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Desert Island Discs twice, please!
Jonathan Miller Theatre director
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You have to realise that I’m one of the few people, and I’m not boasting here, because it’s just, it’s anomalous... I’ve done Desert Island Discs twice.  And the second time I did it, which was 30 years after I did it for the first time, I did choose as my book a wonderful five-volumed book on invertebrate zoology.  And... I mean, I always liked this wonderful routine, 'What would you take, apart from, of course, the Bible and Shakespeare', as if somehow these were the things... I wouldn’t dream of taking either.  And so this… this second time, I wanted this book by an American woman zoologist on invertebrates.  And that goes back to what got me into the sciences in the first place. I spent a lot of time with my friend Oliver Sacks and another friend of mine called Eric Korn, doing marine zoology and, you know, and a lot of invertebrate zoology.  And I thought it would be nice to be on a desert island and to be able to go down with my dredger and net and spend my long solitary hot days dissecting polychaete worms.

[Q] That’s why you wanted a dissection kit?

Yes. I love dissecting, and I’ve always been fascinated by, and continue to be interested in, what I would call the architecture of living forms. Now, as soon as I say that, of course, the creationists get very excited because they think that I’m underwriting the notion of intelligent design. Well, they’re not designed, that’s simply the way they’ve evolved, and there are certain formats which repeat themselves and there are certain sorts of coherences and patterns which have always interested me.  And I very much like this book on invertebrate zoology.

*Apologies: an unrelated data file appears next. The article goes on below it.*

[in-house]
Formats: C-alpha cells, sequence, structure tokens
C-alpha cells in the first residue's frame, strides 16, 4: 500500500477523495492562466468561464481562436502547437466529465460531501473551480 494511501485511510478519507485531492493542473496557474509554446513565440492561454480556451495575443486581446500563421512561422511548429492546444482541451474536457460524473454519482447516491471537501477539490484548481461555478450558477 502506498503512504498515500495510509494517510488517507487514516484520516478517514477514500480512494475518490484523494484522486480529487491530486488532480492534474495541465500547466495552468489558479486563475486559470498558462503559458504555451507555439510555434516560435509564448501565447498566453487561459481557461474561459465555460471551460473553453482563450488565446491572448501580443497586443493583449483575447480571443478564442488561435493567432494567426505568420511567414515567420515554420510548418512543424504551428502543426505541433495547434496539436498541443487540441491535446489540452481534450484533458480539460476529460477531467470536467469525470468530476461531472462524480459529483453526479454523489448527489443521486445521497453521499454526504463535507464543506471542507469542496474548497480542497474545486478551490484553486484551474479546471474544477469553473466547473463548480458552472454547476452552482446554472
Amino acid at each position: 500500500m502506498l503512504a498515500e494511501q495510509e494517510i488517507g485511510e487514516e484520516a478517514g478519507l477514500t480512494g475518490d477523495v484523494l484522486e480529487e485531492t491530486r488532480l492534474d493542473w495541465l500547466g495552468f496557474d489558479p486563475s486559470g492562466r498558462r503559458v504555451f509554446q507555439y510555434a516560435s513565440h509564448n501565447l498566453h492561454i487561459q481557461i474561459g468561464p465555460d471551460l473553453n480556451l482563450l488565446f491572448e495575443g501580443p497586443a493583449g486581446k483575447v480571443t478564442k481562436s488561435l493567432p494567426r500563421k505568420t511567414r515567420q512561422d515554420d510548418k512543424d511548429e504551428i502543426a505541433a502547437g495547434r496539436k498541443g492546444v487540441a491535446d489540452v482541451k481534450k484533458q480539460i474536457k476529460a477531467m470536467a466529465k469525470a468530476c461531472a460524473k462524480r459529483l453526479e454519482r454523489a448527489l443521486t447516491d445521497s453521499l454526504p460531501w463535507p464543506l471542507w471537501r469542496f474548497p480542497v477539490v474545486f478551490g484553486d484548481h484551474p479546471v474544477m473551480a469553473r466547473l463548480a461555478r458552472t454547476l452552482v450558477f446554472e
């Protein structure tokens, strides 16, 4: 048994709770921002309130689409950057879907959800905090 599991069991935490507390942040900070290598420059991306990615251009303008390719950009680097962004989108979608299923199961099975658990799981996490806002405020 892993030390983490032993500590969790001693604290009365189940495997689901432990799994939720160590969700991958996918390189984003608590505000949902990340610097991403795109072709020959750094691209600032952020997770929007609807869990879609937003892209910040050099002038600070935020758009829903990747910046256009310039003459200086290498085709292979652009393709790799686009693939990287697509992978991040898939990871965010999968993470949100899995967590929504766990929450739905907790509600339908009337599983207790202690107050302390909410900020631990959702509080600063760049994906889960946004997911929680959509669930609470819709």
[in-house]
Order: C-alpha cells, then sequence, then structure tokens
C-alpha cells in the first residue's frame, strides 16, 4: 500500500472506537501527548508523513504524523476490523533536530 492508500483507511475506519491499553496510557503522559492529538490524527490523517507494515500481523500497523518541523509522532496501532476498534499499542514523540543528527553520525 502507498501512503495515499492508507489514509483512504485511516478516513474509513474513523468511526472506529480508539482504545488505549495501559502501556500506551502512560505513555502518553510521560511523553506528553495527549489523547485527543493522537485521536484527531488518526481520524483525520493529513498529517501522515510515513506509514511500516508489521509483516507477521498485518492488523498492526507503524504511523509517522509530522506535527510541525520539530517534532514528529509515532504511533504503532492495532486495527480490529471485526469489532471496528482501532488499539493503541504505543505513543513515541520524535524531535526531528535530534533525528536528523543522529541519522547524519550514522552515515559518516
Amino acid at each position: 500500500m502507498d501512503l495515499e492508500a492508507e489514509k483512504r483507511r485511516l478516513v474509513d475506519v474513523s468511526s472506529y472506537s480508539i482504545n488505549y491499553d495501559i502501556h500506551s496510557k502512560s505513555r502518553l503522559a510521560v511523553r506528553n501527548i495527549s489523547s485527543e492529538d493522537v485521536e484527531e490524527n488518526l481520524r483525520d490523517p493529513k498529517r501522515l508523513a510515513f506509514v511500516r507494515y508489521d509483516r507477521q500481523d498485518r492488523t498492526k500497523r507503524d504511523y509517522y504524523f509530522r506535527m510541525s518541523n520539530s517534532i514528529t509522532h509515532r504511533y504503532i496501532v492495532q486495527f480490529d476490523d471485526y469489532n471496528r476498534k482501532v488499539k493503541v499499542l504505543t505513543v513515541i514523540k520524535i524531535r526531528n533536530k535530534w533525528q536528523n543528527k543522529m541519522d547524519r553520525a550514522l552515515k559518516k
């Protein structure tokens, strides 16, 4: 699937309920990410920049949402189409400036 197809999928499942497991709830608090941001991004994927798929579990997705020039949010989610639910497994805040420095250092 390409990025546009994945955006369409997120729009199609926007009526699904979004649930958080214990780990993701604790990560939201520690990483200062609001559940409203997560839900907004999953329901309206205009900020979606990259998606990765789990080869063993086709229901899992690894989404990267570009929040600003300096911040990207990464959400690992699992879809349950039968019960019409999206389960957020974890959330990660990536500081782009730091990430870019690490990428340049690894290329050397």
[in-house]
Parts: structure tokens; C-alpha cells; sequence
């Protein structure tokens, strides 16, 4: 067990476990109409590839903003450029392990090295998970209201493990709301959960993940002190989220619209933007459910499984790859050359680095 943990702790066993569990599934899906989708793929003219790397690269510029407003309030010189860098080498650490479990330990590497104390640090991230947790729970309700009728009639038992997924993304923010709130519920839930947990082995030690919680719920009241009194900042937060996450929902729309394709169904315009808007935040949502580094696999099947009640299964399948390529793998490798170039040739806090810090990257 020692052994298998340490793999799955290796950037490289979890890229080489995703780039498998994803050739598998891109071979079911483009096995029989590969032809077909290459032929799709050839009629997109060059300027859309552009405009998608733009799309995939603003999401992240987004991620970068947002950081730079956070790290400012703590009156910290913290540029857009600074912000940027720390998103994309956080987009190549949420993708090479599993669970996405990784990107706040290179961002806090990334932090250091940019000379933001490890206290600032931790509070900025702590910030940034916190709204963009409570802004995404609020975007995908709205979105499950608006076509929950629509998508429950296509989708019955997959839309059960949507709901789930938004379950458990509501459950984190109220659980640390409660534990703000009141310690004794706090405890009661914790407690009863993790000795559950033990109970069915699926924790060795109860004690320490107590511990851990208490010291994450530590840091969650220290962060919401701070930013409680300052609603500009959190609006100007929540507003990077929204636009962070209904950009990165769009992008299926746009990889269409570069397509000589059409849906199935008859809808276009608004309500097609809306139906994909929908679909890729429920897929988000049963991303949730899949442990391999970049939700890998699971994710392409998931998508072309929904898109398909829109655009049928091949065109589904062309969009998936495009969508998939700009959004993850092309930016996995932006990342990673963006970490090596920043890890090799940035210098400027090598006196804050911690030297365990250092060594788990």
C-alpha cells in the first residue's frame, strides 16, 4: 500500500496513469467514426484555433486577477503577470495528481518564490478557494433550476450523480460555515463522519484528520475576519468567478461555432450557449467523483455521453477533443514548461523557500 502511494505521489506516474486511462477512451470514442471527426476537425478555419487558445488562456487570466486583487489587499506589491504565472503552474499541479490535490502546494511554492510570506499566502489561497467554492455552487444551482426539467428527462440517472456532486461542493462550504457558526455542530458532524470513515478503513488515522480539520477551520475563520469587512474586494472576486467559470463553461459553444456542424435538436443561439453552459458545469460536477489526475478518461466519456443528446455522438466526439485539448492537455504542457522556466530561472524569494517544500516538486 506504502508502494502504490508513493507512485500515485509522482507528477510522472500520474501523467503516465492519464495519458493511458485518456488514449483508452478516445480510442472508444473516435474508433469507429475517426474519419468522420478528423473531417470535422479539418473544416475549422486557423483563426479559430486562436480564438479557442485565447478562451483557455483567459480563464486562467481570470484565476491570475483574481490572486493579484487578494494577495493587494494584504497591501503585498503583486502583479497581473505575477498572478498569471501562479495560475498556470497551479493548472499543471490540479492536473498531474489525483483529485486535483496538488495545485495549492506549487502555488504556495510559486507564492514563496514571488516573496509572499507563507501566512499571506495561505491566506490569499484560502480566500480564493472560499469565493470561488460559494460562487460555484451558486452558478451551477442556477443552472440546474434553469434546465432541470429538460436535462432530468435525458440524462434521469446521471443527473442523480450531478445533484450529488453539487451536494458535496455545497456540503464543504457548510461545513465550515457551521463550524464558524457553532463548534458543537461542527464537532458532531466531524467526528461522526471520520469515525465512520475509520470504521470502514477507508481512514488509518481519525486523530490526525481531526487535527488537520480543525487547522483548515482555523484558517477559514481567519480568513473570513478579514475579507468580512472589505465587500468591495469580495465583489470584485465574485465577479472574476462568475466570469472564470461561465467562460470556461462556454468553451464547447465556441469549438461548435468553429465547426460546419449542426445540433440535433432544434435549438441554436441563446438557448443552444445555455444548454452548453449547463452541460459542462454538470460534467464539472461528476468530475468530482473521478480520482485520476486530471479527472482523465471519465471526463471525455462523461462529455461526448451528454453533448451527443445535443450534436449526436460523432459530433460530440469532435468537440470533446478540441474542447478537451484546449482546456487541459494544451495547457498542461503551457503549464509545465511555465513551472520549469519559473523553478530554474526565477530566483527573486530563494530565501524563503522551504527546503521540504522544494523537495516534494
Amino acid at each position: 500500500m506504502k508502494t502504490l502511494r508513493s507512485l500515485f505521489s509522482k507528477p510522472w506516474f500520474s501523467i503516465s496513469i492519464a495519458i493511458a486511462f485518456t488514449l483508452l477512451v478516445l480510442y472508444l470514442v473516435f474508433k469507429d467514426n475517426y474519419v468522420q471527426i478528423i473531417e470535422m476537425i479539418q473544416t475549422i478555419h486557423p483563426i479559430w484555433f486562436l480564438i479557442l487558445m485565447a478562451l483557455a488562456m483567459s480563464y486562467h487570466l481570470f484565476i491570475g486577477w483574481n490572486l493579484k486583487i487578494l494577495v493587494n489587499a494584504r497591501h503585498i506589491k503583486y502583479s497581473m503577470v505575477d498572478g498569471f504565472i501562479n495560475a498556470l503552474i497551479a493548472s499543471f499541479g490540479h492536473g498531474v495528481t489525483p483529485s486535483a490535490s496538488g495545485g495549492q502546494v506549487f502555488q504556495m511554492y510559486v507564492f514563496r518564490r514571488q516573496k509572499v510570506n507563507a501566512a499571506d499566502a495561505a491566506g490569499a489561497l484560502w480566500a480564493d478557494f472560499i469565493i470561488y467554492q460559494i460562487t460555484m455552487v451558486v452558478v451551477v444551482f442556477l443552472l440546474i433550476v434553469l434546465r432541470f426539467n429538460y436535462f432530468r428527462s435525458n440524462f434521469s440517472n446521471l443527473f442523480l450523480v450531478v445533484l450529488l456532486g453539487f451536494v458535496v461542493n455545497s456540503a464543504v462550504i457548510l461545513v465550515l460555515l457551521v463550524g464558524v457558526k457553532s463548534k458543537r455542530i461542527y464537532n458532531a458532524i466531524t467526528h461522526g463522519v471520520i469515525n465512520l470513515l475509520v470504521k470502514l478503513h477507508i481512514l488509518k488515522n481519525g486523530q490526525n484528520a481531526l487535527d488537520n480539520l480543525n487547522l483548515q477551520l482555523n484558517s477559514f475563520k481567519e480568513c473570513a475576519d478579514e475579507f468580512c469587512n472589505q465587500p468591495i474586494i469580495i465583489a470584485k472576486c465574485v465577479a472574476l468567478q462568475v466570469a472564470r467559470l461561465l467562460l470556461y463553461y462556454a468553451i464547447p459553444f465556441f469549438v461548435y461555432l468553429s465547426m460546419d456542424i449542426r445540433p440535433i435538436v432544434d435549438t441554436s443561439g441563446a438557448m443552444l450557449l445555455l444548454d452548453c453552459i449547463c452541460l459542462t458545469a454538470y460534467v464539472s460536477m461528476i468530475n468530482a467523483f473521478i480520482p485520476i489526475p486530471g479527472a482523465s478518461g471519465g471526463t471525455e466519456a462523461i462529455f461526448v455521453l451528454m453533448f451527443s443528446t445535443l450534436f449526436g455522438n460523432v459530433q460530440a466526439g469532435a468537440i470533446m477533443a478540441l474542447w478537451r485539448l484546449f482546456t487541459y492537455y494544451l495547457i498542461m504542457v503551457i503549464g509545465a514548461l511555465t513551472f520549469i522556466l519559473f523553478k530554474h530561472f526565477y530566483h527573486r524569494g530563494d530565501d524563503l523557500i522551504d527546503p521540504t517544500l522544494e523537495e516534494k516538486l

The first time, I think, I selected another book which was a book about the writing of Kubla Khan by Coleridge.  It’s a wonderful book by a man called John Livingston Lowes called The Road to Xanadu.  It’s immediately behind you on the bookshelf there. I’ve forgotten what my... oh, my luxury item the first time, which caused them to stop recording when I said it.  He said, 'What would your luxury item be?' and I said, 'A razor to cut my throat with', because I thought that what Robinson Crusoe apparently found so attractive would, in fact, be desolation. So those are the two things.  But the dissecting kit was now not for cutting my own throat but for opening up some more polychaete worms.

Initially studying medicine at Cambridge, Sir Jonathan Miller came to prominence with the production of the British comedy revue, Beyond the Fringe. Following on from this success he embarked on a career in the theatre, directing a 1970 West End production of “The Merchant of Venice” starring Laurence Olivier. He also started directing opera, famously producing a modern, Mafia-themed version of “Rigoletto”.

Listeners: Christopher Sykes

Christopher Sykes is a London-based television producer and director who has made a number of documentary films for BBC TV, Channel 4 and PBS.

Tags: Desert Island Discs, Robinson Crusoe, William Shakespeare, Oliver Sacks, Eric Korn, Samuel Colridge, John Livingston Lowe

Duration: 3 minutes, 15 seconds

Date story recorded: July 2008

Date story went live: 16 August 2011